Dub poetry has emerged as one of the most important militant voices of Black people. It continues the African oral tradition with a combination of the spoken word and the sound of drums to help drive the rhythms of the poems. It largely ignores the official languages of the region, preferring instead to use a combination of Creole and Rasta forms to give voice to their concerns.

Dub poetry or reggae poetry sprang to life in the last decade, pushed by such artists as Linton 'kwesi' Johnson, Mutabaruka, Oku Onuora and Jean Breeze – all from the Caribbean.

The foundation of dub poetry is word, sound and power and its themes are similar to those sung by Bob Marley: white domination, western oppression, life in the ghetto, police brutality, racism, equality, justice and current economic issues. For example, in her dub poem Aid, Jean Breeze writes:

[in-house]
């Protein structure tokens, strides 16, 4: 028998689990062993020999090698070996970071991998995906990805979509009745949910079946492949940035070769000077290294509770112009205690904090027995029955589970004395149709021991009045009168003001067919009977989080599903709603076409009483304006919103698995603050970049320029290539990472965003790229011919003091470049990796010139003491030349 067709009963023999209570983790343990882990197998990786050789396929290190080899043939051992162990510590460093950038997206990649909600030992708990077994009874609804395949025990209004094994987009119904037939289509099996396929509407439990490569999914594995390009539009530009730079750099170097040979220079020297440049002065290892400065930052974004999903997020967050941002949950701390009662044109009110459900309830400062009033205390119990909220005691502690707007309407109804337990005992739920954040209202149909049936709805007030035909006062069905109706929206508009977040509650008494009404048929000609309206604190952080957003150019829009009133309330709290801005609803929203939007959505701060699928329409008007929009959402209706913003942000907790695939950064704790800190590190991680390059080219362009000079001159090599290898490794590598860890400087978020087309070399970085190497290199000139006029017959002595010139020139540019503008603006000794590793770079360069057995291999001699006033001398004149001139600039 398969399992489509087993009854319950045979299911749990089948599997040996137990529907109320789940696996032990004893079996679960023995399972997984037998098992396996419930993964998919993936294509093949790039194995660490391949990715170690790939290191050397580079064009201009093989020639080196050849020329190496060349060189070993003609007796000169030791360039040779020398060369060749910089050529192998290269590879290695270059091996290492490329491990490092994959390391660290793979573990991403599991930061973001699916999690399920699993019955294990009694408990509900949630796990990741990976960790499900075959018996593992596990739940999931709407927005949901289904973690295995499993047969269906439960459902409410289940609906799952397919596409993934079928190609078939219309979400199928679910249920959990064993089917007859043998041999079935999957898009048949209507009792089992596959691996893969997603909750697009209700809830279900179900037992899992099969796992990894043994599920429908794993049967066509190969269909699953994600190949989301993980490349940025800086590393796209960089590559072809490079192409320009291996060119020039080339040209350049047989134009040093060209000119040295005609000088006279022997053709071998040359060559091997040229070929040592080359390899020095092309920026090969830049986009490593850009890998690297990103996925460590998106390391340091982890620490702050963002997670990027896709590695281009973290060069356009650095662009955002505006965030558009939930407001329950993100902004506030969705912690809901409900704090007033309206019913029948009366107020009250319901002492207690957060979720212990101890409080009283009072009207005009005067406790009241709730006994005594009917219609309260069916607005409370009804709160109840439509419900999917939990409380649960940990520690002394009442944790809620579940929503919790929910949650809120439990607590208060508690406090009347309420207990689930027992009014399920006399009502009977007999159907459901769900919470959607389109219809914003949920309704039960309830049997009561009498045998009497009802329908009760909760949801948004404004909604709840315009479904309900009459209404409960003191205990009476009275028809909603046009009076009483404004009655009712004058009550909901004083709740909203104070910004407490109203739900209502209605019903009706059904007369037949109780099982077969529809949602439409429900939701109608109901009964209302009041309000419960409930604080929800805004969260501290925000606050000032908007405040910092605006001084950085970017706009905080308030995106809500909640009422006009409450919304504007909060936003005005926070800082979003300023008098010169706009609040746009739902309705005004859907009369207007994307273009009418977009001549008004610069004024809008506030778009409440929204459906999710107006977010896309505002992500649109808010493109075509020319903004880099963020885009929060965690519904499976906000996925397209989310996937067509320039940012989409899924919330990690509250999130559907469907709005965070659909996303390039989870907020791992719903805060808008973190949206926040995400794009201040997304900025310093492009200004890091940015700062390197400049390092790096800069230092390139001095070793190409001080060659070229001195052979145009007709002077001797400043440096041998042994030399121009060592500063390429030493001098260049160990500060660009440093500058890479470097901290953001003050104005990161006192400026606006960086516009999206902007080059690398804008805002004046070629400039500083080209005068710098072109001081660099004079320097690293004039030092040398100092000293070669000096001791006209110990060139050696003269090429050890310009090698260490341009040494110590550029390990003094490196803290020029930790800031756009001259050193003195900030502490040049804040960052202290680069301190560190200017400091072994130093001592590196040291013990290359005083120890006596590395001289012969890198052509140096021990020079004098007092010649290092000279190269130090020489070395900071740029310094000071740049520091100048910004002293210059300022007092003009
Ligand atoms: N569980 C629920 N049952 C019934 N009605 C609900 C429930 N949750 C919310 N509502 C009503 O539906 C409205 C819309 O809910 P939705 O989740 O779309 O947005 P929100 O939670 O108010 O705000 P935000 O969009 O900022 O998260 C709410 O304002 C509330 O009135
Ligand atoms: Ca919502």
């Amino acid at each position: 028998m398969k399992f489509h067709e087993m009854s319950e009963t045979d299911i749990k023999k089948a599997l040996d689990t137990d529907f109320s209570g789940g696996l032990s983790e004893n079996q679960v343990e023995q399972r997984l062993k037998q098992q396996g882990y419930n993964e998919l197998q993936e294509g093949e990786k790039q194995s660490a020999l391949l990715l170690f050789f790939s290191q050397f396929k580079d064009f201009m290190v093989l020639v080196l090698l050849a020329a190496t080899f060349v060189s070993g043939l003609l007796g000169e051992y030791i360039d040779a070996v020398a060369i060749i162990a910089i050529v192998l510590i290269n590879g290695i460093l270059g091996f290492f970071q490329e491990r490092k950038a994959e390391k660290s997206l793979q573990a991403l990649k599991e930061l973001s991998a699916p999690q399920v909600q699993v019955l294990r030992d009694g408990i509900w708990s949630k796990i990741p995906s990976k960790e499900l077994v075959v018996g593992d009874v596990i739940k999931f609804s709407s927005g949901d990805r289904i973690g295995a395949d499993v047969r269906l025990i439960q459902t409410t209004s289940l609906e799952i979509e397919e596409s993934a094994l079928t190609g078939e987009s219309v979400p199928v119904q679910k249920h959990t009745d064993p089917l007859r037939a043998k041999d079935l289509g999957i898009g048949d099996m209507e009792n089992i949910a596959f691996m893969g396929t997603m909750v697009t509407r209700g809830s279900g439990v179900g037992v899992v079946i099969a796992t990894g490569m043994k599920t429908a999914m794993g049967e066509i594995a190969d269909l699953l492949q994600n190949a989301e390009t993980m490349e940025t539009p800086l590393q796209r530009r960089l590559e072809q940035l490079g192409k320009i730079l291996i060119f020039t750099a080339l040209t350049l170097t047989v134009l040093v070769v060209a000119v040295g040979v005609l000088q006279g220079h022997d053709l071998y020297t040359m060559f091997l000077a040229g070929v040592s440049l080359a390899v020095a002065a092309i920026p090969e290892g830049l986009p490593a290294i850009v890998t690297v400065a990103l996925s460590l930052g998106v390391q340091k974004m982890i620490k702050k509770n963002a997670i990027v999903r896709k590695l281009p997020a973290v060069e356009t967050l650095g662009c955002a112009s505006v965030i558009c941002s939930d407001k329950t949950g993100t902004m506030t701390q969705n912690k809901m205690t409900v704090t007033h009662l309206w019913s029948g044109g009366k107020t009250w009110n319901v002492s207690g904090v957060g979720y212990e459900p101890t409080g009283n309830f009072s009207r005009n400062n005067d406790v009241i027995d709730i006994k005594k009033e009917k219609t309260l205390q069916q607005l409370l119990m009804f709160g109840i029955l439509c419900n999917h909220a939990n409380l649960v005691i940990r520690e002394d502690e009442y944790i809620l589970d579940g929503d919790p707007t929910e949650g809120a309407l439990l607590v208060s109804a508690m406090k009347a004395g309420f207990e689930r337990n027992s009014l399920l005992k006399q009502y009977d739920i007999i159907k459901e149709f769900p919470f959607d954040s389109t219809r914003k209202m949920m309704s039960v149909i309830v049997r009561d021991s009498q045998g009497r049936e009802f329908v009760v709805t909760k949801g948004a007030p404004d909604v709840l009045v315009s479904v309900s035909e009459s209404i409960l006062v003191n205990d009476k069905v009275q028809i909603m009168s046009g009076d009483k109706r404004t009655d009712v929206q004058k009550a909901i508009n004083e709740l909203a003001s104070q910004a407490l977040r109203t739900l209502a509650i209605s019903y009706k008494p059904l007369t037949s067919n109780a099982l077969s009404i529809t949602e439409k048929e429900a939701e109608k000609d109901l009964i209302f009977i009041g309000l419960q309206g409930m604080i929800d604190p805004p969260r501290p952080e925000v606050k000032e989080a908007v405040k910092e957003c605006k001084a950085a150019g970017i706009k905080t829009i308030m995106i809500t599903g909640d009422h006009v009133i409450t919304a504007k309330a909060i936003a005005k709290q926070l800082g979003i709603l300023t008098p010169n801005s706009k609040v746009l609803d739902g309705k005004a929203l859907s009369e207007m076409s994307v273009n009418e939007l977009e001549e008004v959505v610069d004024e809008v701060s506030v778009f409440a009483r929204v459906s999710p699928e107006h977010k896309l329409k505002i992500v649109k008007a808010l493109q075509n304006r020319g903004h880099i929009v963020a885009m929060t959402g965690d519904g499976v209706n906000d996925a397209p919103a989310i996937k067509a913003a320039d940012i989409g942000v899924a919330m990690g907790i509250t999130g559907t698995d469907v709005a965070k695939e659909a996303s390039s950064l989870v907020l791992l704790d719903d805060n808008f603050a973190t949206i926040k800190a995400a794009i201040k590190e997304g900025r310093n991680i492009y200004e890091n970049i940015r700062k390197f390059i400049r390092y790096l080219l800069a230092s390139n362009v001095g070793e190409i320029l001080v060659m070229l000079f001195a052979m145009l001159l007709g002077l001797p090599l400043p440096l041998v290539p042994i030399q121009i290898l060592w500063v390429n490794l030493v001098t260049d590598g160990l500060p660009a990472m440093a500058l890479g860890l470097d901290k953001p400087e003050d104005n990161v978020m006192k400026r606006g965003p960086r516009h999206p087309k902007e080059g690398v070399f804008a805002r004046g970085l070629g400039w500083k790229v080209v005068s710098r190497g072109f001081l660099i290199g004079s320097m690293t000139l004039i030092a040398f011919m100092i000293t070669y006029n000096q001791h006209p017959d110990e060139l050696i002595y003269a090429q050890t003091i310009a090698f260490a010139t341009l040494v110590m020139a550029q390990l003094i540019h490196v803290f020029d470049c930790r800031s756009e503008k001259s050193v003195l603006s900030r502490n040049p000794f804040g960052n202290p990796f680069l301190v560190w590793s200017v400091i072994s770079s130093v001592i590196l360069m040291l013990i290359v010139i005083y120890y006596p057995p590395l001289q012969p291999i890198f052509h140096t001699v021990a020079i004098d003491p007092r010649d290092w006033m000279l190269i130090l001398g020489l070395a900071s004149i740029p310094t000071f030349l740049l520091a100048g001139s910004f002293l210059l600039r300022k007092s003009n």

Four hundred years from the plantation whip
To the IMF grip
Aid travels with a bomb
watch out
Aid travels with a bomb
They rob and exploit you of your own
then send it back as a foreign loan
Interest is on it, regulations too
They will also
decide your policy
for you.

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